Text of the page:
What is Sandboarding?
Sandboarding (also known as Sand Surfing) is a board sport similar to snowboarding that takes place on sand dunes rather than snow-clad slopes. It involves sliding down, or across, a sand dune while standing with both feet strapped to a board. More daring people use a board with no bindings, a method that is considered by many as much more dangerous.
While this sport has followers throughout the world, for obvious reasons it is much more popular in desert regions like Dubai and UAE that has a limitless supply of sand dues to choose from.
The technical problems and cost of building a mechanized lift on a sand dunes means that most boarders must either walk to the top of the dune after every run or hitch a ride with a dune buggy back to the top. On the up-side sand dunes are usually available all year round in comparison to other snow sports.
Made from formica or laminex the sandboard base has to be much harder than the materials used in a snowboard. It is normal to wax your sandboard before a run otherwise your board will not glide as well over the sand. a paraffin based wax designed especially for sandboarding is preferable. Abrasion of the underside of the board by the sand is normal. Hardwood ply is used for many terrain sandboards while a fibre glass, wood, plastic composite is used for others. On steeper dunes even a standard snowboard can be used.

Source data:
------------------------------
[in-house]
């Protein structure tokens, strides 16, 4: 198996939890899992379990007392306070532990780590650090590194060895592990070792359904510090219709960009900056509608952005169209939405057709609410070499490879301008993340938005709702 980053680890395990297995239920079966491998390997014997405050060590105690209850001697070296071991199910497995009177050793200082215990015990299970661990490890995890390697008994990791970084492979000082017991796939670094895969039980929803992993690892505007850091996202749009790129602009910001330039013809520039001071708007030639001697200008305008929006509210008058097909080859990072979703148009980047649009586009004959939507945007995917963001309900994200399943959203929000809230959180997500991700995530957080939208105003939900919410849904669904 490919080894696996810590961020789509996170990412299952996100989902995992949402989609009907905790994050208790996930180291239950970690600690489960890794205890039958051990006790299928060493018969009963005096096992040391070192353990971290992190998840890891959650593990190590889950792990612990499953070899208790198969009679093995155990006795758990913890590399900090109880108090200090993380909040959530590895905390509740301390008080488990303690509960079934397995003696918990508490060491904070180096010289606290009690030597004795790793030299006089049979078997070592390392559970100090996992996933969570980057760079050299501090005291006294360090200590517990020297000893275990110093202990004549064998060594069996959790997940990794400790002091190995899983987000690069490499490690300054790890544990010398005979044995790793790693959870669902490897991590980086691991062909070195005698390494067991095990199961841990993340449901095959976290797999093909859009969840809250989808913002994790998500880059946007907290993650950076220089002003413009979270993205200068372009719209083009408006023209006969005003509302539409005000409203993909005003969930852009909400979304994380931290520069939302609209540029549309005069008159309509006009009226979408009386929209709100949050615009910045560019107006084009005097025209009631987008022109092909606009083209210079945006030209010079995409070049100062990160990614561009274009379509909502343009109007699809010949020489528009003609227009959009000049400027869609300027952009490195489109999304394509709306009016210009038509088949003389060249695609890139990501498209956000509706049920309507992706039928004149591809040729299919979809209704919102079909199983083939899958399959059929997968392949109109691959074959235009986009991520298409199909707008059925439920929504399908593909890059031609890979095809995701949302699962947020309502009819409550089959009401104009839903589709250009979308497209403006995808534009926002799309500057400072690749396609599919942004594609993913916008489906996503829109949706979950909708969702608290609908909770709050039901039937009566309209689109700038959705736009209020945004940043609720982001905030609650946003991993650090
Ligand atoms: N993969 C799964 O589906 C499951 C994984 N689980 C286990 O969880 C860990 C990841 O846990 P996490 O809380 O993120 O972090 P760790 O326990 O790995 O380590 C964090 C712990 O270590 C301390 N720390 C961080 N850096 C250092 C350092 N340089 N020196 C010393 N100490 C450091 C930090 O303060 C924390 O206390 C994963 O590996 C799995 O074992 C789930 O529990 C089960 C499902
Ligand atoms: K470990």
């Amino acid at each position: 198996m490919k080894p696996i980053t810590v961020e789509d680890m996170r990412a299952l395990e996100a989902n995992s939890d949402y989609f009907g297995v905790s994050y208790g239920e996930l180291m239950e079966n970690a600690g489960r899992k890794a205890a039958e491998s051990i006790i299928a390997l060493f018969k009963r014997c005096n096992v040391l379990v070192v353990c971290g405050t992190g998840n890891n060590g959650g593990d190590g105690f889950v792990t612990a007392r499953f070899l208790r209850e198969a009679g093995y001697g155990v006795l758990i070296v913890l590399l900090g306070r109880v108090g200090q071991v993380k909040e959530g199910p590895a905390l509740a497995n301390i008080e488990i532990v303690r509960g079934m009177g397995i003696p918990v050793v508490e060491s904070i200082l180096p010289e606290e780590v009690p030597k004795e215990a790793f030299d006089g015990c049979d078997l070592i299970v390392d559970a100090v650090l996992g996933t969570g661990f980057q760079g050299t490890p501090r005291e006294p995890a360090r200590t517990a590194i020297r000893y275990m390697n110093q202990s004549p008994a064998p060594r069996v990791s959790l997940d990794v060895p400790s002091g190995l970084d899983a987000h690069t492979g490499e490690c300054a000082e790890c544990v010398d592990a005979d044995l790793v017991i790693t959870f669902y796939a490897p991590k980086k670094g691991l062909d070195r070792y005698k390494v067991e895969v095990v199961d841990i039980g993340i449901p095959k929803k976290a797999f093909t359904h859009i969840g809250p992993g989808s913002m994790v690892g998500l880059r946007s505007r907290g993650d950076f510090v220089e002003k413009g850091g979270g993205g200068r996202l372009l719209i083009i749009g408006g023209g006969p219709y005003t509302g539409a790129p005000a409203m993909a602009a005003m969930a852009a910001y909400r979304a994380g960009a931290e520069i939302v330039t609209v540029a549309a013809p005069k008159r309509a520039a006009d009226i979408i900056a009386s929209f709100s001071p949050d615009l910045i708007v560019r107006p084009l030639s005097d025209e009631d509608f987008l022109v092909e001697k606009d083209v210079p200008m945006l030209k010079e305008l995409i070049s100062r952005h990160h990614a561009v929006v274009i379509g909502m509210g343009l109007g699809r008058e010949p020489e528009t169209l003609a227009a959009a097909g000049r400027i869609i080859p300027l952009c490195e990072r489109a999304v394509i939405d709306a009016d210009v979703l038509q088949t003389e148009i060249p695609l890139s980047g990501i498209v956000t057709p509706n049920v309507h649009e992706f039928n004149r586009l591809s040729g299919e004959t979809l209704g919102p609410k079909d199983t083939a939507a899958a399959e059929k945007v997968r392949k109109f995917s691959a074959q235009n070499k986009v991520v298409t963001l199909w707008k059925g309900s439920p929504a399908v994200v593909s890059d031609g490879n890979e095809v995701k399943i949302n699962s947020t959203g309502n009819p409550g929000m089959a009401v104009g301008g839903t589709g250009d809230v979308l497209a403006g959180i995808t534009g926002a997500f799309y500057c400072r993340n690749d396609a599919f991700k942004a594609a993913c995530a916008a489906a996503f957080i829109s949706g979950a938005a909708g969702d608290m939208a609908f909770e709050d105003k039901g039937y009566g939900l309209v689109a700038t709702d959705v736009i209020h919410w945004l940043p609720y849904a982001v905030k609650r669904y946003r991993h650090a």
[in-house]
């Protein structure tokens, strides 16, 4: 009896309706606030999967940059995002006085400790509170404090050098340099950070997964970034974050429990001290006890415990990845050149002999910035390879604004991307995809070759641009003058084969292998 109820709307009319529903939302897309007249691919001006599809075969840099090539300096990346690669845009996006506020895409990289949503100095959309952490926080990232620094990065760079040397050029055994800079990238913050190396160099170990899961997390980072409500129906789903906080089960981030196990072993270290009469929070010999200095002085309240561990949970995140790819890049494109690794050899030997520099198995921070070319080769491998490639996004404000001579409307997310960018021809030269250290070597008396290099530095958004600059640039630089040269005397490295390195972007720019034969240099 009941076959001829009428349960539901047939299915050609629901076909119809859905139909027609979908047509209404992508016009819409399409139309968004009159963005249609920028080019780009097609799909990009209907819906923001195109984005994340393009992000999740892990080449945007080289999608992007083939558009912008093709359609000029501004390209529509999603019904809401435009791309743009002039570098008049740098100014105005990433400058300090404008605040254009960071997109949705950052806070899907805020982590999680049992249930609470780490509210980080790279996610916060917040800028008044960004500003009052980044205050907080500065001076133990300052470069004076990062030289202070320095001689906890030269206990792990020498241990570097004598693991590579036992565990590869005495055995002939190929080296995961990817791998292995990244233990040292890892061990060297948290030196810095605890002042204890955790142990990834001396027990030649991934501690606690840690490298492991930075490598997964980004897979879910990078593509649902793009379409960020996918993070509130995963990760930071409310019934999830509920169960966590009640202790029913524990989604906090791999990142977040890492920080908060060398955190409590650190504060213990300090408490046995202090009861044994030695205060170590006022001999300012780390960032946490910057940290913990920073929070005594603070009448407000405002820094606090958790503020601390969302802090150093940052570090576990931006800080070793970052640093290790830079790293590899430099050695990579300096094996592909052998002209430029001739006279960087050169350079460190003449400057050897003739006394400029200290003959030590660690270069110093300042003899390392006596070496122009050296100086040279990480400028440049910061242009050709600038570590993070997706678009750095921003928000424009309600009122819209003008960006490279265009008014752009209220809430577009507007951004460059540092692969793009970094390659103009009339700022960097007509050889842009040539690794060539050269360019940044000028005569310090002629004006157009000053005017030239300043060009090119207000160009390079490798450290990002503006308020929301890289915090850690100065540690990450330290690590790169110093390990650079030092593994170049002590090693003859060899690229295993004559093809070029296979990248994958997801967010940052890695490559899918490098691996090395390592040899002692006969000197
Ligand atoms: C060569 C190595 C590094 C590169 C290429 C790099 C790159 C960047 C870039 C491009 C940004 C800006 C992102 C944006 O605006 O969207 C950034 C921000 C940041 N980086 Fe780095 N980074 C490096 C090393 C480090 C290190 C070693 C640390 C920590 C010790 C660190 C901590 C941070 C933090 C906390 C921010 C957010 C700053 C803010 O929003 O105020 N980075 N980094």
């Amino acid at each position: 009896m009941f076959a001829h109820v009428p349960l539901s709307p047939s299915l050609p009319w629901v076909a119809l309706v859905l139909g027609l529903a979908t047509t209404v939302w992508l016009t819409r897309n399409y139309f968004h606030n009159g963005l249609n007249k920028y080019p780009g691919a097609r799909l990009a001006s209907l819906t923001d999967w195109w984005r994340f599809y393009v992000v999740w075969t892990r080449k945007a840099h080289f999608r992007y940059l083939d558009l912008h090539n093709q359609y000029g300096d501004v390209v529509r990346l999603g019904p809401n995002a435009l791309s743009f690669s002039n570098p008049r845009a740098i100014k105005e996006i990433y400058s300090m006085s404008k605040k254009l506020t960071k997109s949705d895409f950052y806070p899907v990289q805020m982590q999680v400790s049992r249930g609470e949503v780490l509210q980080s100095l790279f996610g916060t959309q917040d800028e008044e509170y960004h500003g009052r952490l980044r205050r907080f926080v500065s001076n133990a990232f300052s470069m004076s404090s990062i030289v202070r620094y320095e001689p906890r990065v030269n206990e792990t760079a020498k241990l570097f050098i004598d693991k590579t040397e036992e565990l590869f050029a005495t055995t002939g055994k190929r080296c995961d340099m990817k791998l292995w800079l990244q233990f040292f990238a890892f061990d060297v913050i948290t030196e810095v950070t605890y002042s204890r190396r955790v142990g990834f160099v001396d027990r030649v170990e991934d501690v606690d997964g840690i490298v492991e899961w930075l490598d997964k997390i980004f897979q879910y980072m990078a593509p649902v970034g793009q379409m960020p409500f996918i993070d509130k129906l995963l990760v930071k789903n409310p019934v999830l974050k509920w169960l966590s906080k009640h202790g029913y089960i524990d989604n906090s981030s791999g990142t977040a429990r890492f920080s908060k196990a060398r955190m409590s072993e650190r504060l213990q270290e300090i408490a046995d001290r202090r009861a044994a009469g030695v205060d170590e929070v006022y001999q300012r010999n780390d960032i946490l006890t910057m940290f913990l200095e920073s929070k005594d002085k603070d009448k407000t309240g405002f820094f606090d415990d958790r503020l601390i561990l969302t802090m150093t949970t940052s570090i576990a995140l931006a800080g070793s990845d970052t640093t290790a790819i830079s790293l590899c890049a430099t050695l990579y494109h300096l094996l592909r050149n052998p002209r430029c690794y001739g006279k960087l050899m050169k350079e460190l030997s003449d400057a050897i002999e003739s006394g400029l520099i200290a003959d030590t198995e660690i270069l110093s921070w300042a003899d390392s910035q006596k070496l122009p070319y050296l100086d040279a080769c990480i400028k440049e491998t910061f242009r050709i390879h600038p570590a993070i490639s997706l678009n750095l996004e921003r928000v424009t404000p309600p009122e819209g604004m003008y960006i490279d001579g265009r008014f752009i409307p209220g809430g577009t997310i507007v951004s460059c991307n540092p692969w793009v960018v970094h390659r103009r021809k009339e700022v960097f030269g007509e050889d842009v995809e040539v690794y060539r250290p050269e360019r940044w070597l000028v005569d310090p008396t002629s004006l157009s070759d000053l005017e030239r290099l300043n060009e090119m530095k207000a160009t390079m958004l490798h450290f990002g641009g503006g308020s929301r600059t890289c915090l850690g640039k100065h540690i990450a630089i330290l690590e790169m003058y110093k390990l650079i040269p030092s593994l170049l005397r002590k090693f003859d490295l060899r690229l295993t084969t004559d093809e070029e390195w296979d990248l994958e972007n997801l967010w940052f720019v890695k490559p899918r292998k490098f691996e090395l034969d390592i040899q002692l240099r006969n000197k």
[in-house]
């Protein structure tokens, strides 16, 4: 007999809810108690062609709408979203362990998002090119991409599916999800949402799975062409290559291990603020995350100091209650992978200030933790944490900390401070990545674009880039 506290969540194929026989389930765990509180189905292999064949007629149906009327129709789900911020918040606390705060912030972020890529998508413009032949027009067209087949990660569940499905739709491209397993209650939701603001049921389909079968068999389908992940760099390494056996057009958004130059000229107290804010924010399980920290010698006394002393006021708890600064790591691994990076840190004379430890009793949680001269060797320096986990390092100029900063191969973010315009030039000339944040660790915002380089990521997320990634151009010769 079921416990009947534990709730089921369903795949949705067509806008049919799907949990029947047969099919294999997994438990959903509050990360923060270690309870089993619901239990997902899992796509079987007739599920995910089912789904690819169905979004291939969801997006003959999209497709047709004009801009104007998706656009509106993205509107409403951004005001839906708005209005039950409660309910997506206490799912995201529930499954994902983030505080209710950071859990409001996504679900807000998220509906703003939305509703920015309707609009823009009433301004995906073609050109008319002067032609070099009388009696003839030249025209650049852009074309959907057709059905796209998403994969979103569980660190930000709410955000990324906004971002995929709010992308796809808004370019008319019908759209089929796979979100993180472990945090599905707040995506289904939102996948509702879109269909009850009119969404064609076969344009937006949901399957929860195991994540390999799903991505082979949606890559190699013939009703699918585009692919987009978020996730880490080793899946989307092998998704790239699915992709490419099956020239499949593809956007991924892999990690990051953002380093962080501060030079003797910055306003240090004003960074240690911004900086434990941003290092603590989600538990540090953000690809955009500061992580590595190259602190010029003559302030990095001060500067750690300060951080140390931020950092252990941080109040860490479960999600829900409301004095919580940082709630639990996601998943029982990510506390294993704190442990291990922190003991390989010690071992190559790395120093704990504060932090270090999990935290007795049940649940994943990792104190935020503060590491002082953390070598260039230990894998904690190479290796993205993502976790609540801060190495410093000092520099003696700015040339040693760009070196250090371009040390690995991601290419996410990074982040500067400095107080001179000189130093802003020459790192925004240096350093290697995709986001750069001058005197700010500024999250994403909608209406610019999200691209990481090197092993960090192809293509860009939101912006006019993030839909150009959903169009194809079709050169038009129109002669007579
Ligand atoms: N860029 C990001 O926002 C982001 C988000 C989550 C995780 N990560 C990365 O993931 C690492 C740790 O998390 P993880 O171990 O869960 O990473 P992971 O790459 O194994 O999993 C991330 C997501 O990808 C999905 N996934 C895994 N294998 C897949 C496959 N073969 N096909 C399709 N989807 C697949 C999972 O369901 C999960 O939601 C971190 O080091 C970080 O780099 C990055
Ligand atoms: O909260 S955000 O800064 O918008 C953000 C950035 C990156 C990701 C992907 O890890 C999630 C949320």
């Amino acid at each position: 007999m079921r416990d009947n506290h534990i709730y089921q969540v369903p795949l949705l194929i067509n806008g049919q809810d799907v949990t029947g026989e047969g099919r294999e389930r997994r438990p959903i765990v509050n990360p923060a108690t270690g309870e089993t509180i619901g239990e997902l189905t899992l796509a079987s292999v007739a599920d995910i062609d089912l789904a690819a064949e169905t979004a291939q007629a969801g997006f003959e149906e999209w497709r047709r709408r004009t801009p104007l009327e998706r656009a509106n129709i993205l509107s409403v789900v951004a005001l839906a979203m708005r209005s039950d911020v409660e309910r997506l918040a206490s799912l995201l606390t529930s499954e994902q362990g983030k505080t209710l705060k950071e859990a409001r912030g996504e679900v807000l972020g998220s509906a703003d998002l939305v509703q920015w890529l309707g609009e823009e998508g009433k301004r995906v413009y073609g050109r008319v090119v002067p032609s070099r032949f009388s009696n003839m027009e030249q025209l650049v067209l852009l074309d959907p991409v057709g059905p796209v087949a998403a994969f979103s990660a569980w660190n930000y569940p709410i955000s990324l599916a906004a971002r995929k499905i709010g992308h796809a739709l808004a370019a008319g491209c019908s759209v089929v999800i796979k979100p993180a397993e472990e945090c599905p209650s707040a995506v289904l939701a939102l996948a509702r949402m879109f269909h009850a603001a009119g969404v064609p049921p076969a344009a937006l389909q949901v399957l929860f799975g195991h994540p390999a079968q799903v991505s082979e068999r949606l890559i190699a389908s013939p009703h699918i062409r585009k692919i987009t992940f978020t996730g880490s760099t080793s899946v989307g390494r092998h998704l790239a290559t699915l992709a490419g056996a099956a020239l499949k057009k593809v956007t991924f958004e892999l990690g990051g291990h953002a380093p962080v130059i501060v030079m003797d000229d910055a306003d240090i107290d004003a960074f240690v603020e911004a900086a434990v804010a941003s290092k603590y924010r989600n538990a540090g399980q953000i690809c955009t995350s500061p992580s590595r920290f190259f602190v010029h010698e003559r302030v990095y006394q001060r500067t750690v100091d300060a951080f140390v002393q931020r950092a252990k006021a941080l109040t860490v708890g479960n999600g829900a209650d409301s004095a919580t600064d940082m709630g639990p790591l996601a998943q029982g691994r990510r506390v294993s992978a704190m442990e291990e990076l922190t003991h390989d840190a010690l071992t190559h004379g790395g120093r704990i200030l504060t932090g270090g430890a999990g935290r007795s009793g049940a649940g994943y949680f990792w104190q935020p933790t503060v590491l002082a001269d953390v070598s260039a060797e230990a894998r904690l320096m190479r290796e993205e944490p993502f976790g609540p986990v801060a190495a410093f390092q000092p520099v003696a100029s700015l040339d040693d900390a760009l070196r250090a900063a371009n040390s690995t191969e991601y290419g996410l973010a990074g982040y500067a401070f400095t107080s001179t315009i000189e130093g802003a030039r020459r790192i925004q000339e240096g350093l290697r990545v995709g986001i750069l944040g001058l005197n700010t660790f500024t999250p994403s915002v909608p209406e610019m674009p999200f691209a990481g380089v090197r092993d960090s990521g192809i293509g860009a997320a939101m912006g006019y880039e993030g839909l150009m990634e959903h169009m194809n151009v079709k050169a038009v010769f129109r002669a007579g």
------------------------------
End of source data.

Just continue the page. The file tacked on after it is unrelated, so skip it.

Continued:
Erik Johnson, a professional snowboarder and sandboarder, holds the Guinness World Record for Speed on a Sandboard at 51 mph. Unofficial speeds of 60 mph have reportedly been clocked.
Sandboarding in Dubai
About 30 minutes drive from Dubai is the desert with the biggest dunes in the country. While you can drive your own 4×4 to get there (don’t forget your GPS!) there are many companies which provide excursions with experienced drivers.
Normally it is best to Sandboard in the morning when temperature is not too high, while sandboarding in 40°C is memorable, you do not want to do it for too long without water and a break in the shade. This leaves the rest of the afternoon for dune-bashing and excursions.
There are few sand dunes which are 200-300m high. The biggest one (locally called “Big Red “) is very popular with locals and visitors but because there are no organised system or rules it turns into a free for all. It is best to find a quieter dune (this is one of the advantages of using a local tour guide).
Just like when you start snowboarding it’s best to start with a smaller dune.
Some of the equipment used by the tour guides may be sub-standard, as most visitors just stand on the boards and slide down the hill rather than try to cut any turns. To get better quality equipment speak to your tour operator before you leave on your tour.